const resultArr2 = diffValues(obj1, obj2, "", true); // Strict equality check

console.log(resultArr1); // Logs: {"user.firstName": {val1: "Jimbo", val2: "James", type1: "string", type2: "string", difference: "value"}}
console.log(resultArr2);
/*
	Logs: 
	{
		"user._id": {
			val1: 1,
			val2: "1",
			type1: "number",
			type2: "string",
			difference: "type"
		},
		"user.firstName": {
			val1: "Jimbo",
			val2: "James",
			type1: "string",
			type2: "string",
			difference: "value"
		}
	}
 */

distill (obj, pathArr)

Param Type Required Default
obj Object or Array true none
pathArr Array true none

Gets the values of the paths in pathArr and returns them as an object with each key matching the path and the value matching the value from obj that was at that path.

const {distill} = require("@irrelon/path");

const obj = {
    "user": {
        "firstName": "Jim",
        "lastName": "Jones",
        "age": 22
    }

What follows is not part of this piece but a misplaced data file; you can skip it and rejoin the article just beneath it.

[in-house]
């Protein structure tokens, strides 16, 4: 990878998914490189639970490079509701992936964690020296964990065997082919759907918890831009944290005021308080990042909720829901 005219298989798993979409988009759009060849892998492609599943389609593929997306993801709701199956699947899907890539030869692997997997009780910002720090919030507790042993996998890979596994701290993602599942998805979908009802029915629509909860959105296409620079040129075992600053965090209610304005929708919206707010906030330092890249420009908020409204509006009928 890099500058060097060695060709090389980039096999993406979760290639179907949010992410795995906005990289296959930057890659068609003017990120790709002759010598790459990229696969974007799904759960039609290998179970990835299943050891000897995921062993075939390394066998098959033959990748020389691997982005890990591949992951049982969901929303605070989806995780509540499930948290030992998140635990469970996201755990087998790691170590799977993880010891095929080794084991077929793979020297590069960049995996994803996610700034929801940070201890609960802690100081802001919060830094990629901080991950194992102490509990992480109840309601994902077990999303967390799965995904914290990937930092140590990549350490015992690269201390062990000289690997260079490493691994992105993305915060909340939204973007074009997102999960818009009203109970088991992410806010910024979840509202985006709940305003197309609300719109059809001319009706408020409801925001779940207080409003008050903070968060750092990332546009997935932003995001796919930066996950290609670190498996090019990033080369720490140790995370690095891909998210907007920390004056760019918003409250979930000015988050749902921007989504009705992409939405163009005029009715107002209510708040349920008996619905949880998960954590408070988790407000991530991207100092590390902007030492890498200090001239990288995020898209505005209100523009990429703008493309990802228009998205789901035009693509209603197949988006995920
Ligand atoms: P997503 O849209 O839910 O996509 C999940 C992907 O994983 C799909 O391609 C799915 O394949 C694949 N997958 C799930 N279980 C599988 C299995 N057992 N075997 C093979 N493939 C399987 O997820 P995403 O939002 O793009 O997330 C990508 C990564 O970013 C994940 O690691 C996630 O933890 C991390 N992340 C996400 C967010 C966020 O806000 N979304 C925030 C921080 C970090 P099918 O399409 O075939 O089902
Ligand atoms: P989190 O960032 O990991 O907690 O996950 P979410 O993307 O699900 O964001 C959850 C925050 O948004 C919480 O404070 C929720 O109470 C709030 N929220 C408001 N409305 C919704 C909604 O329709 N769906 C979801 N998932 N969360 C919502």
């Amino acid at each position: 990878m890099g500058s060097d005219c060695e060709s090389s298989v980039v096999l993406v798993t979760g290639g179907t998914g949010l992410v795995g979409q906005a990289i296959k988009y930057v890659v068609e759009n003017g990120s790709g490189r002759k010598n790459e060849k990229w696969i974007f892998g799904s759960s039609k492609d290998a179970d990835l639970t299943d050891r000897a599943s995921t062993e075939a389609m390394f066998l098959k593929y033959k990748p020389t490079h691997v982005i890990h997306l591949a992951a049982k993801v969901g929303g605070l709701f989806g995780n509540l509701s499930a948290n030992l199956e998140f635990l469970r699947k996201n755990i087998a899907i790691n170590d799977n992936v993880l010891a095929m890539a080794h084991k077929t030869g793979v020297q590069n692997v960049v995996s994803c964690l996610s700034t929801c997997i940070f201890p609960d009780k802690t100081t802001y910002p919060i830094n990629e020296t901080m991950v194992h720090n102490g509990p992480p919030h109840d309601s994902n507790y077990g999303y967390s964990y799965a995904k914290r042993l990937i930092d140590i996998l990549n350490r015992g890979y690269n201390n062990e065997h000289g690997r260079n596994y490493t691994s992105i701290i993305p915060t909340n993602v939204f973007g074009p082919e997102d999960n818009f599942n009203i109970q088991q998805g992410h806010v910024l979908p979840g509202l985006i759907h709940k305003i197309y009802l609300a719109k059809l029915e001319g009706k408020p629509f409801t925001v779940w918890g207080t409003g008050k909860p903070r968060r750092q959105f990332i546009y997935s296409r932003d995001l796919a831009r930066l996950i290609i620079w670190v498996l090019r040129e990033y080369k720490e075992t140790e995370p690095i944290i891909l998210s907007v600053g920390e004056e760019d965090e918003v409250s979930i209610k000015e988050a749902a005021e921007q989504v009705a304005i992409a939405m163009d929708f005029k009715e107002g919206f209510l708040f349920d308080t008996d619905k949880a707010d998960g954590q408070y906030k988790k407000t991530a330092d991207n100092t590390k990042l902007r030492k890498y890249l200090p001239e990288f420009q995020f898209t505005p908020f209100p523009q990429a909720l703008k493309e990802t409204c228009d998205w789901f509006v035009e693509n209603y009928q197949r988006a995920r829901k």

};

const result = distill(obj, [
    "user.firstName",
    "user.lastName"
]);

console.log(result);

Outputs:

{
  "user.firstName": "Jim",
  "user.lastName": "Jones"
}

down (path, levels = 1)

Param Type Required Default
path String true none
levels Number false 1

Returns the given path after removing the first leaf from the path. E.g. "foo.bar.thing" becomes "bar.thing".

const {down} = require("@irrelon/path");

const result = down("user.friends.0.firstName");

console.log(result);

Outputs:

"friends.0.firstName"

See also up(), pop(), shift()

escape (path)

Param Type Required Default
path String true none

Escapes any periods in the passed string so they will not be identified as part of a path. Useful if you have a path like "domains.www.google.com.data" where the "www.google.com" should not be considered part of the traversal as it is actually in an object like:

{"domains": {"www.google.com": {"data": "foo"}}}

Usage:

const {escape} = require("@irrelon/path");